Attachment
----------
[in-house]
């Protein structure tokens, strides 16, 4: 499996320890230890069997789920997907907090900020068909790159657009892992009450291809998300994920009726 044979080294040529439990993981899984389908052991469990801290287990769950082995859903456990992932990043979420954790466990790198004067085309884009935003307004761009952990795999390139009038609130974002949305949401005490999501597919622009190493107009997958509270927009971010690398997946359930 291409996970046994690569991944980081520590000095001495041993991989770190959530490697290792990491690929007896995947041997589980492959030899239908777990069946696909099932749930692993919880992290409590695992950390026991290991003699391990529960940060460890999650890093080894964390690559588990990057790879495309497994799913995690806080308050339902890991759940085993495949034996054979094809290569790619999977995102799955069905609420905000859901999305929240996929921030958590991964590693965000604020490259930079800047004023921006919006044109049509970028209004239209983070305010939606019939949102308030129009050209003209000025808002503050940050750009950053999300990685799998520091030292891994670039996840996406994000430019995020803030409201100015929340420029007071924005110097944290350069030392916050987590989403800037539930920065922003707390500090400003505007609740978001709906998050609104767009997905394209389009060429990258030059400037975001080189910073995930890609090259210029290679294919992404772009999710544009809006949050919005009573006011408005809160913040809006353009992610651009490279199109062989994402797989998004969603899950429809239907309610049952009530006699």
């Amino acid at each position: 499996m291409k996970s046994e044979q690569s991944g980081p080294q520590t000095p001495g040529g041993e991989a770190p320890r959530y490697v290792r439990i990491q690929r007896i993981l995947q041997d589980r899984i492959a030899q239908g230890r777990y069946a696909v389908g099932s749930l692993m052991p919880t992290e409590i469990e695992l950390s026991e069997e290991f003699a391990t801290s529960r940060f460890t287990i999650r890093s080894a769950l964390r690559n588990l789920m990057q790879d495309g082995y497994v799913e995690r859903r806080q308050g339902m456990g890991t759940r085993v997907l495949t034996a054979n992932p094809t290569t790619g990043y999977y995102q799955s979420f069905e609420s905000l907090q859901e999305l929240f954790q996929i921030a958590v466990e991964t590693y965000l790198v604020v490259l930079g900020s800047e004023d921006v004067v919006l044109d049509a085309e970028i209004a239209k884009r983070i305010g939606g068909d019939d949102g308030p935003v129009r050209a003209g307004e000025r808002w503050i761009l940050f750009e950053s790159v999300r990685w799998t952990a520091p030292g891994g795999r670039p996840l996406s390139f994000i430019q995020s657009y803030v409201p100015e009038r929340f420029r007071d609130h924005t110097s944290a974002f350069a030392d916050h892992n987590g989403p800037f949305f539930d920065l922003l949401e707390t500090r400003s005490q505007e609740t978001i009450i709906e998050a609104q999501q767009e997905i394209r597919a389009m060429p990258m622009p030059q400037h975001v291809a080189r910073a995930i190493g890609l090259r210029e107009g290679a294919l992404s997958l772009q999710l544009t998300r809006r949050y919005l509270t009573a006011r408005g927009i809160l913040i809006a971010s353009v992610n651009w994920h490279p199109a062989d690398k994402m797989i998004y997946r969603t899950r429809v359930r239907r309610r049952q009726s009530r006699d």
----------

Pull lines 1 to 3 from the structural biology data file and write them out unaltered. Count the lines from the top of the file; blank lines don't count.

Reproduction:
[in-house]
């Protein structure tokens, strides 16, 4: 499996320890230890069997789920997907907090900020068909790159657009892992009450291809998300994920009726 044979080294040529439990993981899984389908052991469990801290287990769950082995859903456990992932990043979420954790466990790198004067085309884009935003307004761009952990795999390139009038609130974002949305949401005490999501597919622009190493107009997958509270927009971010690398997946359930 291409996970046994690569991944980081520590000095001495041993991989770190959530490697290792990491690929007896995947041997589980492959030899239908777990069946696909099932749930692993919880992290409590695992950390026991290991003699391990529960940060460890999650890093080894964390690559588990990057790879495309497994799913995690806080308050339902890991759940085993495949034996054979094809290569790619999977995102799955069905609420905000859901999305929240996929921030958590991964590693965000604020490259930079800047004023921006919006044109049509970028209004239209983070305010939606019939949102308030129009050209003209000025808002503050940050750009950053999300990685799998520091030292891994670039996840996406994000430019995020803030409201100015929340420029007071924005110097944290350069030392916050987590989403800037539930920065922003707390500090400003505007609740978001709906998050609104767009997905394209389009060429990258030059400037975001080189910073995930890609090259210029290679294919992404772009999710544009809006949050919005009573006011408005809160913040809006353009992610651009490279199109062989994402797989998004969603899950429809239907309610049952009530006699």
């Amino acid at each position: 499996m291409k996970s046994e044979q690569s991944g980081p080294q520590t000095p001495g040529g041993e991989a770190p320890r959530y490697v290792r439990i990491q690929r007896i993981l995947q041997d589980r899984i492959a030899q239908g230890r777990y069946a696909v389908g099932s749930l692993m052991p919880t992290e409590i469990e695992l950390s026991e069997e290991f003699a391990t801290s529960r940060f460890t287990i999650r890093s080894a769950l964390r690559n588990l789920m990057q790879d495309g082995y497994v799913e995690r859903r806080q308050g339902m456990g890991t759940r085993v997907l495949t034996a054979n992932p094809t290569t790619g990043y999977y995102q799955s979420f069905e609420s905000l907090q859901e999305l929240f954790q996929i921030a958590v466990e991964t590693y965000l790198v604020v490259l930079g900020s800047e004023d921006v004067v919006l044109d049509a085309e970028i209004a239209k884009r983070i305010g939606g068909d019939d949102g308030p935003v129009r050209a003209g307004e000025r808002w503050i761009l940050f750009e950053s790159v999300r990685w799998t952990a520091p030292g891994g795999r670039p996840l996406s390139f994000i430019q995020s657009y803030v409201p100015e009038r929340f420029r007071d609130h924005t110097s944290a974002f350069a030392d916050h892992n987590g989403p800037f949305f539930d920065l922003l949401e707390t500090r400003s005490q505007e609740t978001i009450i709906e998050a609104q999501q767009e997905i394209r597919a389009m060429p990258m622009p030059q400037h975001v291809a080189r910073a995930i190493g890609l090259r210029e107009g290679a294919l992404s997958l772009q999710l544009t998300r809006r949050y919005l509270t009573a006011r408005g927009i809160l913040i809006a971010s353009v992610n651009w994920h490279p199109a062989d690398k994402m797989i998004y997946r969603t899950r429809v359930r239907r309610r049952q009726s009530r006699d």